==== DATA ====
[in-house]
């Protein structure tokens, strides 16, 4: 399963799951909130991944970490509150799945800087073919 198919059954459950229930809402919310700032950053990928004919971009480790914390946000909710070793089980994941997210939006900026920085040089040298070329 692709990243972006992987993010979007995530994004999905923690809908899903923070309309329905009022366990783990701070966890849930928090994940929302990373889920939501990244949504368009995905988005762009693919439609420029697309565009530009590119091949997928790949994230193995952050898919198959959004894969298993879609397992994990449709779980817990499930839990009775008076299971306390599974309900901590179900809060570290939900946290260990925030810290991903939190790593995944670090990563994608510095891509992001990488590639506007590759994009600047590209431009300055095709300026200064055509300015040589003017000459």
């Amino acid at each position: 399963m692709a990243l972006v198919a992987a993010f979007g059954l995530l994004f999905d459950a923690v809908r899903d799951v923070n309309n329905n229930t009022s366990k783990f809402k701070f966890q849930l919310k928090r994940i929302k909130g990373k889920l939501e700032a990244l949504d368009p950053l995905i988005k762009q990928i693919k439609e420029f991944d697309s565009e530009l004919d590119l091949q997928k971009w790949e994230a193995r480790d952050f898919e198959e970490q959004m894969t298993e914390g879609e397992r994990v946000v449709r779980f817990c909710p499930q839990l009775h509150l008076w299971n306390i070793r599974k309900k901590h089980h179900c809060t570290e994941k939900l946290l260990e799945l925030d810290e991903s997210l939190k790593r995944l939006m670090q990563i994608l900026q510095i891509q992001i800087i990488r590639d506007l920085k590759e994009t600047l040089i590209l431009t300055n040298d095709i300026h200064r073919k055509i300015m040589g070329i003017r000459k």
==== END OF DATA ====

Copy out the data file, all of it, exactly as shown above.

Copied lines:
[in-house]
């Protein structure tokens, strides 16, 4: 399963799951909130991944970490509150799945800087073919 198919059954459950229930809402919310700032950053990928004919971009480790914390946000909710070793089980994941997210939006900026920085040089040298070329 692709990243972006992987993010979007995530994004999905923690809908899903923070309309329905009022366990783990701070966890849930928090994940929302990373889920939501990244949504368009995905988005762009693919439609420029697309565009530009590119091949997928790949994230193995952050898919198959959004894969298993879609397992994990449709779980817990499930839990009775008076299971306390599974309900901590179900809060570290939900946290260990925030810290991903939190790593995944670090990563994608510095891509992001990488590639506007590759994009600047590209431009300055095709300026200064055509300015040589003017000459």
């Amino acid at each position: 399963m692709a990243l972006v198919a992987a993010f979007g059954l995530l994004f999905d459950a923690v809908r899903d799951v923070n309309n329905n229930t009022s366990k783990f809402k701070f966890q849930l919310k928090r994940i929302k909130g990373k889920l939501e700032a990244l949504d368009p950053l995905i988005k762009q990928i693919k439609e420029f991944d697309s565009e530009l004919d590119l091949q997928k971009w790949e994230a193995r480790d952050f898919e198959e970490q959004m894969t298993e914390g879609e397992r994990v946000v449709r779980f817990c909710p499930q839990l009775h509150l008076w299971n306390i070793r599974k309900k901590h089980h179900c809060t570290e994941k939900l946290l260990e799945l925030d810290e991903s997210l939190k790593r995944l939006m670090q990563i994608l900026q510095i891509q992001i800087i990488r590639d506007l920085k590759e994009t600047l040089i590209l431009t300055n040298d095709i300026h200064r073919k055509i300015m040589g070329i003017r000459k």